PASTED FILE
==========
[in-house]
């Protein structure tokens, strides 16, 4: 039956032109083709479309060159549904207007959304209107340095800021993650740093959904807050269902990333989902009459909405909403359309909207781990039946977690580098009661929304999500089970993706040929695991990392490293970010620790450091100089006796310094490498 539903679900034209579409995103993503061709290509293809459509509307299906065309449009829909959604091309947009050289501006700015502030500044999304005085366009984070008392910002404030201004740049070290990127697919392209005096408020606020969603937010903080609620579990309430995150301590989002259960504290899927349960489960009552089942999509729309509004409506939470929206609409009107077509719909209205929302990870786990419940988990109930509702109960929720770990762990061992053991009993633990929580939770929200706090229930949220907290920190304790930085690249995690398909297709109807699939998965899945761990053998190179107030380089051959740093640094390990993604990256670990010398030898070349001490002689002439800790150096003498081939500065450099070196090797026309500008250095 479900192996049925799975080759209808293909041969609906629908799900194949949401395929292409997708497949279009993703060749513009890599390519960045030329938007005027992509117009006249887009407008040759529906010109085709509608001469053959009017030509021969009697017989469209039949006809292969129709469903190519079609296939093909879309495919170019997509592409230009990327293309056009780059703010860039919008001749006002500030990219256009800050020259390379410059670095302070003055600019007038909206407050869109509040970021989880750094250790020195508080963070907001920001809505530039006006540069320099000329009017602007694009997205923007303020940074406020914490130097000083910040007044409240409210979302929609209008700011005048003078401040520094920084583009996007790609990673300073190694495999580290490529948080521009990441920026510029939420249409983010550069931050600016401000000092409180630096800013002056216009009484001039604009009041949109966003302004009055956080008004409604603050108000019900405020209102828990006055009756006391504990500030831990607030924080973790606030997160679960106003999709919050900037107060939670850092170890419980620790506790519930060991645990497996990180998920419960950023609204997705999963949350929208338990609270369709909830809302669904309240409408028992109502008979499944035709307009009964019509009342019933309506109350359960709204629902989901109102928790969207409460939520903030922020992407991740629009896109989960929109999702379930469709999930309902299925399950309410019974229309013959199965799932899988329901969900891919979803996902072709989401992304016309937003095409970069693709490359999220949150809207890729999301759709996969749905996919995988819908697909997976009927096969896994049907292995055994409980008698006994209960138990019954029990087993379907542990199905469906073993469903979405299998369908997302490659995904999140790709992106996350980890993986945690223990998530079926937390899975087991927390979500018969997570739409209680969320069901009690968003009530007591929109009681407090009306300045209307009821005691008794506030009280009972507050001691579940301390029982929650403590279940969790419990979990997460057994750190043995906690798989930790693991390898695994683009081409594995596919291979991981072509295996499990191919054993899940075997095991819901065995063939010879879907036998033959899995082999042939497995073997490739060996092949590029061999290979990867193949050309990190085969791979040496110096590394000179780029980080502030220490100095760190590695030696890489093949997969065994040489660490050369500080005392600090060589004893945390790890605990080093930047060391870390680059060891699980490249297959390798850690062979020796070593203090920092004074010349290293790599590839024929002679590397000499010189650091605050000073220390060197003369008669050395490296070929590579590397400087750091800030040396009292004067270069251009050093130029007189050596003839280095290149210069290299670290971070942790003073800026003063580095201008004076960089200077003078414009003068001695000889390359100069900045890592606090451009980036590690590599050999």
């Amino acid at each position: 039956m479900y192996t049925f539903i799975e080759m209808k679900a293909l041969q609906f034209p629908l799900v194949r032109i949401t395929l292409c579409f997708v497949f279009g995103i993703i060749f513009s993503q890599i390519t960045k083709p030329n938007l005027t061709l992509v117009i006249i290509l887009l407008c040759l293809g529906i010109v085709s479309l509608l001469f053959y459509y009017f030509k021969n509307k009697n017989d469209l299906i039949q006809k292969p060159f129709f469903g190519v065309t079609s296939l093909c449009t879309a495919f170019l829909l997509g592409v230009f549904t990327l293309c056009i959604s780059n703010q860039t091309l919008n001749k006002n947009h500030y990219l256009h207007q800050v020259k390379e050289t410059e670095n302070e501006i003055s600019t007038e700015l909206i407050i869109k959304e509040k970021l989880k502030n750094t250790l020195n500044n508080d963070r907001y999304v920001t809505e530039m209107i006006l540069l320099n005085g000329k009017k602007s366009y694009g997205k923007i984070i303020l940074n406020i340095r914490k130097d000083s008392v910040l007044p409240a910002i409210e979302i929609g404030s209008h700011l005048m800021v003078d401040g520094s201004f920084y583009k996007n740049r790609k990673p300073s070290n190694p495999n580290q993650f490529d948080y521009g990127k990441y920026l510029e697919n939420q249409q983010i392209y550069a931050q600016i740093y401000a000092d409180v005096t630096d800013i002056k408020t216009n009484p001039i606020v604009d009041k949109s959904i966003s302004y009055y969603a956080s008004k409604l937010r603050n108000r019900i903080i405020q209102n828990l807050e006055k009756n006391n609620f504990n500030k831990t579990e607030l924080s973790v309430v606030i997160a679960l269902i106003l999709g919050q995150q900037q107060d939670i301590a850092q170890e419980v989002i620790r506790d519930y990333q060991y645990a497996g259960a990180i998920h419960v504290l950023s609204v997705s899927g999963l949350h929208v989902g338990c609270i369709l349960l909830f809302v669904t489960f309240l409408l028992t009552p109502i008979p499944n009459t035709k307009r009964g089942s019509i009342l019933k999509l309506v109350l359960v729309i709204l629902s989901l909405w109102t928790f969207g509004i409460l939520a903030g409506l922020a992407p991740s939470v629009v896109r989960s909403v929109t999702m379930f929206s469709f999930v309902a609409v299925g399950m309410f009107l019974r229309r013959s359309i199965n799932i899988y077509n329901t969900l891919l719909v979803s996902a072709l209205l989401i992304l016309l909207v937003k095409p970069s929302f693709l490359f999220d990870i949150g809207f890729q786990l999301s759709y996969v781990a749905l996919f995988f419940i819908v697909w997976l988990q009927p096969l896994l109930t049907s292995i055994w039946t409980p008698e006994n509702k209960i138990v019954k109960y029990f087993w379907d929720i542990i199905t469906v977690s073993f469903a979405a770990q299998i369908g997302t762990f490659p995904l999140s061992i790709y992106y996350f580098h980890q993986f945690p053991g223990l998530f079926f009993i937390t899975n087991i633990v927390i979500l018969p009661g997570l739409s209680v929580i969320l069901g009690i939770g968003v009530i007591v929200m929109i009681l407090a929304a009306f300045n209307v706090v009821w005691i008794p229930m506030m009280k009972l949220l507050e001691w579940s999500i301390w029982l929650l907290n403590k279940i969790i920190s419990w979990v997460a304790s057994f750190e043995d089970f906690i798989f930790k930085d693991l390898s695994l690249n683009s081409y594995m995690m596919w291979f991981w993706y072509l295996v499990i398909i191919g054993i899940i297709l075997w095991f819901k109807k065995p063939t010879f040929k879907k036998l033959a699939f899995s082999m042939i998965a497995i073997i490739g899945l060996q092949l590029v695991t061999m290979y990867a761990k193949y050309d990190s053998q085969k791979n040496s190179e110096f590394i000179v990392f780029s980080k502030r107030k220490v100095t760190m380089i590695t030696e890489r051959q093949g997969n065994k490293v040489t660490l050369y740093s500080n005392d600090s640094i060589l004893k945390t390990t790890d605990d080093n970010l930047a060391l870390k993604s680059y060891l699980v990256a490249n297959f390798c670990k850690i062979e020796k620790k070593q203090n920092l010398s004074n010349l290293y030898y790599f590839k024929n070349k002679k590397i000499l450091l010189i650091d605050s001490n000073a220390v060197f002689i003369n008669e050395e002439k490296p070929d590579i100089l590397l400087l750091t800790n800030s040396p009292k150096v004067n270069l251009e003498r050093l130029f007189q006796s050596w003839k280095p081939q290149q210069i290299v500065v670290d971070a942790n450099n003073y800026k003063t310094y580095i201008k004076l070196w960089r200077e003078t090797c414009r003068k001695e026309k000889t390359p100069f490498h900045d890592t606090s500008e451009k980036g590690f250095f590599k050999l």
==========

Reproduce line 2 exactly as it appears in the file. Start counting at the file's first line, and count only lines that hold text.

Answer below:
């Protein structure tokens, strides 16, 4: 039956032109083709479309060159549904207007959304209107340095800021993650740093959904807050269902990333989902009459909405909403359309909207781990039946977690580098009661929304999500089970993706040929695991990392490293970010620790450091100089006796310094490498 539903679900034209579409995103993503061709290509293809459509509307299906065309449009829909959604091309947009050289501006700015502030500044999304005085366009984070008392910002404030201004740049070290990127697919392209005096408020606020969603937010903080609620579990309430995150301590989002259960504290899927349960489960009552089942999509729309509004409506939470929206609409009107077509719909209205929302990870786990419940988990109930509702109960929720770990762990061992053991009993633990929580939770929200706090229930949220907290920190304790930085690249995690398909297709109807699939998965899945761990053998190179107030380089051959740093640094390990993604990256670990010398030898070349001490002689002439800790150096003498081939500065450099070196090797026309500008250095 479900192996049925799975080759209808293909041969609906629908799900194949949401395929292409997708497949279009993703060749513009890599390519960045030329938007005027992509117009006249887009407008040759529906010109085709509608001469053959009017030509021969009697017989469209039949006809292969129709469903190519079609296939093909879309495919170019997509592409230009990327293309056009780059703010860039919008001749006002500030990219256009800050020259390379410059670095302070003055600019007038909206407050869109509040970021989880750094250790020195508080963070907001920001809505530039006006540069320099000329009017602007694009997205923007303020940074406020914490130097000083910040007044409240409210979302929609209008700011005048003078401040520094920084583009996007790609990673300073190694495999580290490529948080521009990441920026510029939420249409983010550069931050600016401000000092409180630096800013002056216009009484001039604009009041949109966003302004009055956080008004409604603050108000019900405020209102828990006055009756006391504990500030831990607030924080973790606030997160679960106003999709919050900037107060939670850092170890419980620790506790519930060991645990497996990180998920419960950023609204997705999963949350929208338990609270369709909830809302669904309240409408028992109502008979499944035709307009009964019509009342019933309506109350359960709204629902989901109102928790969207409460939520903030922020992407991740629009896109989960929109999702379930469709999930309902299925399950309410019974229309013959199965799932899988329901969900891919979803996902072709989401992304016309937003095409970069693709490359999220949150809207890729999301759709996969749905996919995988819908697909997976009927096969896994049907292995055994409980008698006994209960138990019954029990087993379907542990199905469906073993469903979405299998369908997302490659995904999140790709992106996350980890993986945690223990998530079926937390899975087991927390979500018969997570739409209680969320069901009690968003009530007591929109009681407090009306300045209307009821005691008794506030009280009972507050001691579940301390029982929650403590279940969790419990979990997460057994750190043995906690798989930790693991390898695994683009081409594995596919291979991981072509295996499990191919054993899940075997095991819901065995063939010879879907036998033959899995082999042939497995073997490739060996092949590029061999290979990867193949050309990190085969791979040496110096590394000179780029980080502030220490100095760190590695030696890489093949997969065994040489660490050369500080005392600090060589004893945390790890605990080093930047060391870390680059060891699980490249297959390798850690062979020796070593203090920092004074010349290293790599590839024929002679590397000499010189650091605050000073220390060197003369008669050395490296070929590579590397400087750091800030040396009292004067270069251009050093130029007189050596003839280095290149210069290299670290971070942790003073800026003063580095201008004076960089200077003078414009003068001695000889390359100069900045890592606090451009980036590690590599050999």